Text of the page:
I felt a deep sense a rejection -- not personally, but on behalf of everyone at the bar.Instead of interacting with the people around her, she chose to search for a companion elsewhere online.You have one of the most unique data sets about modern romance. Well, one of the first things you have to know to understand how dating — or really courtship rituals, since not everyone calls it dating — has changed over time is that the age of marriage in the United States has increased dramatically over time.People used to marry in their early 20s, which meant that most dating that was done, or most courting that was done, was done with the intention of settling down right away.Of course, others have worried about these sorts of questions before.But the fear that online dating is changing us, collectively, that it's creating unhealthy habits and preferences that aren't in our best interests, is being driven more by paranoia than it is by actual facts.The rise of phone apps and online dating websites gives people access to more potential partners than they could meet at work or in the neighborhood.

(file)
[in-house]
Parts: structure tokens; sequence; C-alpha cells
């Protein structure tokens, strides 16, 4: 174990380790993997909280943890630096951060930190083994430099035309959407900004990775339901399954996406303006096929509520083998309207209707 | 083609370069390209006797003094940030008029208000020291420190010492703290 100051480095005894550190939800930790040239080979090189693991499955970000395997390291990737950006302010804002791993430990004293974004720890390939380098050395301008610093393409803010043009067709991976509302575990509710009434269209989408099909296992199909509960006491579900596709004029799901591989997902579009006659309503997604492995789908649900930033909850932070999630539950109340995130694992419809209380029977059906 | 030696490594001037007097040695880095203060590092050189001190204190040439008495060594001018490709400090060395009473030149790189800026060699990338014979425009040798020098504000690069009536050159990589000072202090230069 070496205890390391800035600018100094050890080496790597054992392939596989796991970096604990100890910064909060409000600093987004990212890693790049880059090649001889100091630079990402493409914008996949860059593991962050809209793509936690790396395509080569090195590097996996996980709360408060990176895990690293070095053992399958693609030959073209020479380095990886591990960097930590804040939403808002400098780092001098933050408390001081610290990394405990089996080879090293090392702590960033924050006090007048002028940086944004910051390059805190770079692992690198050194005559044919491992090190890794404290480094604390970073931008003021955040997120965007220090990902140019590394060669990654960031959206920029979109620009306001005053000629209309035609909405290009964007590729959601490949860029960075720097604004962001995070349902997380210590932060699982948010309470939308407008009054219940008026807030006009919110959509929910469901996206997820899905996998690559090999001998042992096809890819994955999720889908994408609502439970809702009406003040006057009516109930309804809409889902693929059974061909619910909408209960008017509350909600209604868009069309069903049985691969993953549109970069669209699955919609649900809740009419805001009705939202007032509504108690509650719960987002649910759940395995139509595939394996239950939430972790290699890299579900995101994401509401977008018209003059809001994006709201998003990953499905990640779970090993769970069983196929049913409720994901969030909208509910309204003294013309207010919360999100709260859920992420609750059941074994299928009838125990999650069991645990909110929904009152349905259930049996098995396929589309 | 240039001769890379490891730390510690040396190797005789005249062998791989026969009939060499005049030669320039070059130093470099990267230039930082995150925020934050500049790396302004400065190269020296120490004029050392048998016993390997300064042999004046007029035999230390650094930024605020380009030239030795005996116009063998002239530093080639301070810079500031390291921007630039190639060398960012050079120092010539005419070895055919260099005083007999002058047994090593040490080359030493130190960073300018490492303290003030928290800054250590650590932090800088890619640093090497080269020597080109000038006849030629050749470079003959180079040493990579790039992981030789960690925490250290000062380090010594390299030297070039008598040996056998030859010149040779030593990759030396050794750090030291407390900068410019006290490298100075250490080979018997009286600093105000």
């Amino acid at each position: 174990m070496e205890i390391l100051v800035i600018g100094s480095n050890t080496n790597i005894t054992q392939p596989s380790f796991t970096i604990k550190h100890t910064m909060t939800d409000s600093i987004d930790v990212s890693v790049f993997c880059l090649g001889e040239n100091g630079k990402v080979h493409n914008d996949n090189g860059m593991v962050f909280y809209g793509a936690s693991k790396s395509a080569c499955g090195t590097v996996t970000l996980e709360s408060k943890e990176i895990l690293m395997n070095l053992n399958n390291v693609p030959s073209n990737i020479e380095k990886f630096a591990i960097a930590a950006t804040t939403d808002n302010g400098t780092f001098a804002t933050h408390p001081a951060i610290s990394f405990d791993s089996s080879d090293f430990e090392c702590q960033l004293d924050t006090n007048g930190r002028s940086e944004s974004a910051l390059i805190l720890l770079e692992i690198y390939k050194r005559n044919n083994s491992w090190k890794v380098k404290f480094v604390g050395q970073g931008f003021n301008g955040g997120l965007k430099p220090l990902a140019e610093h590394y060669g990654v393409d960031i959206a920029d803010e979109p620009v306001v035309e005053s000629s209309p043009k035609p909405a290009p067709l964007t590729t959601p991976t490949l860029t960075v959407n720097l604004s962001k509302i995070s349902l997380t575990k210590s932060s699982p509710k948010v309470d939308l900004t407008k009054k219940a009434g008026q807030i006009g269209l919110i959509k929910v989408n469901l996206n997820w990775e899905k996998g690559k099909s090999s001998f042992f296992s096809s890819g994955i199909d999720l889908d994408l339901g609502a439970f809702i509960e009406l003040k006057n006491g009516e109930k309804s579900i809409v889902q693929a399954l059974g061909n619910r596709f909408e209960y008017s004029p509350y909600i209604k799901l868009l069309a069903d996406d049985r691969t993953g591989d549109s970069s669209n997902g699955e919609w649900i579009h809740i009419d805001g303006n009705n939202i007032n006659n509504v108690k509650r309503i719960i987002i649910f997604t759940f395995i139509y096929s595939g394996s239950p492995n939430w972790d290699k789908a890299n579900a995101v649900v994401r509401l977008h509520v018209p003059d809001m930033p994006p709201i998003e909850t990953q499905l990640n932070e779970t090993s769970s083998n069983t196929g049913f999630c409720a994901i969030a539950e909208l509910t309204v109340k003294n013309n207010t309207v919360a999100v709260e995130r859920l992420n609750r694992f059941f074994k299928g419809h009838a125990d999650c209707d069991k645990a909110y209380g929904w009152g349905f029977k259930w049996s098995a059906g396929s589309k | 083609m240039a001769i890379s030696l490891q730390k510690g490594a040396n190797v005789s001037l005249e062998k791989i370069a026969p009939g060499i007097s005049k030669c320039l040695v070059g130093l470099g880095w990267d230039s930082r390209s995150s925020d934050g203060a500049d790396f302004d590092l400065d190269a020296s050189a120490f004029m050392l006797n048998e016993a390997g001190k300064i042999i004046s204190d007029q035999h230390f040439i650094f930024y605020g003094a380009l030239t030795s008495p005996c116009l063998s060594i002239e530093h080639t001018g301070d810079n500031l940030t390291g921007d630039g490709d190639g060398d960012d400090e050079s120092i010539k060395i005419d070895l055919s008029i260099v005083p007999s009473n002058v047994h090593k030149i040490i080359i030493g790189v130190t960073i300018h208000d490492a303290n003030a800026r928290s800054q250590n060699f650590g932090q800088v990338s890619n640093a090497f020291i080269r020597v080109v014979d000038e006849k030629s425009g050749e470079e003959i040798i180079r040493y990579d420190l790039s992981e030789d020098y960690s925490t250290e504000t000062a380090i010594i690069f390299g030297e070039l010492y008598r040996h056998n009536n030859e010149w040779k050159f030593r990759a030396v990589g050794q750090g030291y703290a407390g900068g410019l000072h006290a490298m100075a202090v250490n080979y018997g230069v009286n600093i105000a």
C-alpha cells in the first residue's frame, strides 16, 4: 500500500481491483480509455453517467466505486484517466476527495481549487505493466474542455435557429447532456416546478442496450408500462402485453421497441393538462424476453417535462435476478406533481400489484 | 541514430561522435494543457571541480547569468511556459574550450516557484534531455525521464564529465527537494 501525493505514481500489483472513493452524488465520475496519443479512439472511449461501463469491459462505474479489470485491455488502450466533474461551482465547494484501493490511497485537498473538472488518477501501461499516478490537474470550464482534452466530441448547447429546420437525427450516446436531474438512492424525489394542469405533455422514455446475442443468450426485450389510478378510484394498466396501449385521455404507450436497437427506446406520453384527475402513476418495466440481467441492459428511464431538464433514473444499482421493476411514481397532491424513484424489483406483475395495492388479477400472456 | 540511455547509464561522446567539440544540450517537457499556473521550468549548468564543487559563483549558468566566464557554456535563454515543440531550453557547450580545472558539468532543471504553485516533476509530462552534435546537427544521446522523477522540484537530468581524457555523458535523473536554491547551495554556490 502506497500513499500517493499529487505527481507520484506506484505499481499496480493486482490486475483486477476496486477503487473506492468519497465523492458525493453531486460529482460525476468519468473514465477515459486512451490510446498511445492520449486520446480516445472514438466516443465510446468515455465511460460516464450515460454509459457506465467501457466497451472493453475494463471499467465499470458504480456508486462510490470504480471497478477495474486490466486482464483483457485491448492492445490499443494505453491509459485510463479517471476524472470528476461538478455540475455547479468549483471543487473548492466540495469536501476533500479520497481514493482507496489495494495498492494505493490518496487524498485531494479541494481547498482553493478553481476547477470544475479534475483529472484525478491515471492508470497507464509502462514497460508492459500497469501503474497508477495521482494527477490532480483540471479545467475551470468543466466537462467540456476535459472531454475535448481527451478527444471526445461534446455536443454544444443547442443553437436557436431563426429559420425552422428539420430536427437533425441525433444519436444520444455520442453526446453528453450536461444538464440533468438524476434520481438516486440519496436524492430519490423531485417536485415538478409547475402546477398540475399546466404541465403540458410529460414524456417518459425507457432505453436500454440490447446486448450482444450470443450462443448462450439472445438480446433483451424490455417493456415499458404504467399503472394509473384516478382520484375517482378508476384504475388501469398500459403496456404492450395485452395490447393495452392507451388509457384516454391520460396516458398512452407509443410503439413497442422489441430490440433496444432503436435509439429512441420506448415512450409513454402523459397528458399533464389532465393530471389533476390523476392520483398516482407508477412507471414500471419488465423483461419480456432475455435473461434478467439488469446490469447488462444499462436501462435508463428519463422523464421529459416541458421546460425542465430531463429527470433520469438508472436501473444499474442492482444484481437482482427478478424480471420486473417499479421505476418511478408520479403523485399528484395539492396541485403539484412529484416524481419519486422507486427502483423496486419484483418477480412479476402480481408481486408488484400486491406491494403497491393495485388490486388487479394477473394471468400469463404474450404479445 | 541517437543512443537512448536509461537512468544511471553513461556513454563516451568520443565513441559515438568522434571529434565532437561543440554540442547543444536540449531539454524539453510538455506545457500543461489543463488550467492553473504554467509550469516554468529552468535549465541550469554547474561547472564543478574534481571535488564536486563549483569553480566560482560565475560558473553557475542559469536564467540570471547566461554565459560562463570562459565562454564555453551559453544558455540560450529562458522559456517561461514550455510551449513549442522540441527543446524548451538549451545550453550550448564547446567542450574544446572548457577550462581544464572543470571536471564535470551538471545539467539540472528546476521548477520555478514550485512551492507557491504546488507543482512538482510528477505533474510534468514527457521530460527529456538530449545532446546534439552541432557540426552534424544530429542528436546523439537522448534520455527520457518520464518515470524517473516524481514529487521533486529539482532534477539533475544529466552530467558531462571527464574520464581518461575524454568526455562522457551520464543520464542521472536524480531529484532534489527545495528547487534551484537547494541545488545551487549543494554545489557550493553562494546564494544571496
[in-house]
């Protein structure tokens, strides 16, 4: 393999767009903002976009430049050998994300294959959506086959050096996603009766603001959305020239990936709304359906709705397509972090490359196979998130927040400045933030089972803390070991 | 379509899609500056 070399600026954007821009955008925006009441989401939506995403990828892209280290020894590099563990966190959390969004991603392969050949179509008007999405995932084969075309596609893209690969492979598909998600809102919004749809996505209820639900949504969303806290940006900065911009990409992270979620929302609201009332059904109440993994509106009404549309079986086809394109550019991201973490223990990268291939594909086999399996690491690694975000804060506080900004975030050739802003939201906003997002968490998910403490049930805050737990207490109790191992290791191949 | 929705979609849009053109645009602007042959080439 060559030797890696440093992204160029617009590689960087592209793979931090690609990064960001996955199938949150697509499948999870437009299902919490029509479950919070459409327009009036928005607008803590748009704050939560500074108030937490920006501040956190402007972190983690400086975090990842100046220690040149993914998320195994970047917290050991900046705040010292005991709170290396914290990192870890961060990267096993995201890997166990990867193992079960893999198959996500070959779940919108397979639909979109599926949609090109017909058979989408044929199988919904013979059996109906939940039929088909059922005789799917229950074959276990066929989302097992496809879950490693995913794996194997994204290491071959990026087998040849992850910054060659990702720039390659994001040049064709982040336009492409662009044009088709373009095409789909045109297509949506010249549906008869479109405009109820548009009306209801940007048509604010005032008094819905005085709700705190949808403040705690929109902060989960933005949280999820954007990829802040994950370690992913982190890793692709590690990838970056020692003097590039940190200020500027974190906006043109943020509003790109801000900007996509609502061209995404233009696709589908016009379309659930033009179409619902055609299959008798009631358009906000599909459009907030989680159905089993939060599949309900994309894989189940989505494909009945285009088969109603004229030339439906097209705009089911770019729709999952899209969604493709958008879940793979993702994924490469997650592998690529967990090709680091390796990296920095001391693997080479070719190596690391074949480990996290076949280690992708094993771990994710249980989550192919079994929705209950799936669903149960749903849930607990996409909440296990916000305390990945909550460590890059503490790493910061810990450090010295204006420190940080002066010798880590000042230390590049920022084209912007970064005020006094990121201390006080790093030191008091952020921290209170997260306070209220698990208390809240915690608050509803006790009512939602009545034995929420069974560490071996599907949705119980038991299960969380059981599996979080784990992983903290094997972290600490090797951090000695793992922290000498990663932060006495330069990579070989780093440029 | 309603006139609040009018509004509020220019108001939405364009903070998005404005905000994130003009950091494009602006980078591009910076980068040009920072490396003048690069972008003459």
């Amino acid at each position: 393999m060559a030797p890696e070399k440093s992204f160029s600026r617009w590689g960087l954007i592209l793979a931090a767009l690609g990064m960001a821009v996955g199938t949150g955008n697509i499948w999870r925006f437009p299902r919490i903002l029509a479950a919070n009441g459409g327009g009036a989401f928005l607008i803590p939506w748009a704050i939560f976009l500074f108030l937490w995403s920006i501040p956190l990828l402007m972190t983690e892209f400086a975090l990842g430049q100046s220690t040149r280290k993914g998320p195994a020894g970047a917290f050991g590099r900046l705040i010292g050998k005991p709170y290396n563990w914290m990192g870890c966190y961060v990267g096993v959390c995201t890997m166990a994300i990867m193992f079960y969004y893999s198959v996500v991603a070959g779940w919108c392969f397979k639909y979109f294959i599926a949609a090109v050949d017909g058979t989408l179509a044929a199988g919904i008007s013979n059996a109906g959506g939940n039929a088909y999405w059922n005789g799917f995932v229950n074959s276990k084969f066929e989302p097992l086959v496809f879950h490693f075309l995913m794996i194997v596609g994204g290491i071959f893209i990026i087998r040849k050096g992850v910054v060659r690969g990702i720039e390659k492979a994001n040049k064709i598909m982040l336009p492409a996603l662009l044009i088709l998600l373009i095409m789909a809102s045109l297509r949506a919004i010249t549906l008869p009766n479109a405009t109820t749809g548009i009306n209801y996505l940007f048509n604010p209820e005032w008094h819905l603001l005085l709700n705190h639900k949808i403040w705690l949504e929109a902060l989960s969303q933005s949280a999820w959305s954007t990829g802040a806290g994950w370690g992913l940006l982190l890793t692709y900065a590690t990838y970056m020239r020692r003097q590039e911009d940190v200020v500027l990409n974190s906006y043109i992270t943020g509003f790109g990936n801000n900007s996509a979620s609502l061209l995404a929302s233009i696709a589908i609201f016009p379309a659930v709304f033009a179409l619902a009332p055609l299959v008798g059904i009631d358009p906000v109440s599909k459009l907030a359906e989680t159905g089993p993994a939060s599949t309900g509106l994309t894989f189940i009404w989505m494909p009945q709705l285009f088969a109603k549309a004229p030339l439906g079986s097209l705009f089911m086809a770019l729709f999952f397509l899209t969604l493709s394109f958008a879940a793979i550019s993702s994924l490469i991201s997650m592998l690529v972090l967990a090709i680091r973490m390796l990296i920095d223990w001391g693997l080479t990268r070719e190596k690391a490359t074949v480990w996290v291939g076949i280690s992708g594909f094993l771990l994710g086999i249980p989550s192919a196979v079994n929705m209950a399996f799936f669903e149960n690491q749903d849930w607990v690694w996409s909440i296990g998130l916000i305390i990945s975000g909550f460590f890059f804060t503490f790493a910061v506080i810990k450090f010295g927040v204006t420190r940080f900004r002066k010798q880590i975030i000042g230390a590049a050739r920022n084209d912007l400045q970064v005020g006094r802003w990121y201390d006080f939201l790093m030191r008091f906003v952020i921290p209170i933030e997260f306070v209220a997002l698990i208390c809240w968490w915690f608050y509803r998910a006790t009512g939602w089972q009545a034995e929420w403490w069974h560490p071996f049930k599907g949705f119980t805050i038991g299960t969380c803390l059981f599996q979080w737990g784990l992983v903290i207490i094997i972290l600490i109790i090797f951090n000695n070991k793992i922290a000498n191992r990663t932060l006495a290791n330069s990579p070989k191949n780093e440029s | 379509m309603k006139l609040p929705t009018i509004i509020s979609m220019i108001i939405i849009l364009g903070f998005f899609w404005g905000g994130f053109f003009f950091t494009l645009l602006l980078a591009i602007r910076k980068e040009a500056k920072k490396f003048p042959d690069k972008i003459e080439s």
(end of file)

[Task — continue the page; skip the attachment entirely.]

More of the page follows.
For folks who are meeting people everyday—really younger people in their early twenties—online dating is relevant, but it really becomes a powerful force for people in thin dating markets.Once you’re in a relationship with somebody, it doesn’t really matter how you met that other person.There are online sites that cater to hookups, sure, but there are also online sites that cater to people looking for long-term relationships."There are a lot of theories out there about how online dating is bad for us," Michael Rosenfeld, a sociologist at Stanford who has been conducting a long-running study of online dating, told me the other day."And mostly they're pretty unfounded." Rosenfeld, who has been keeping tabs on the dating lives of more than 3,000 people, has gleaned many insights about the growing role of apps like Tinder.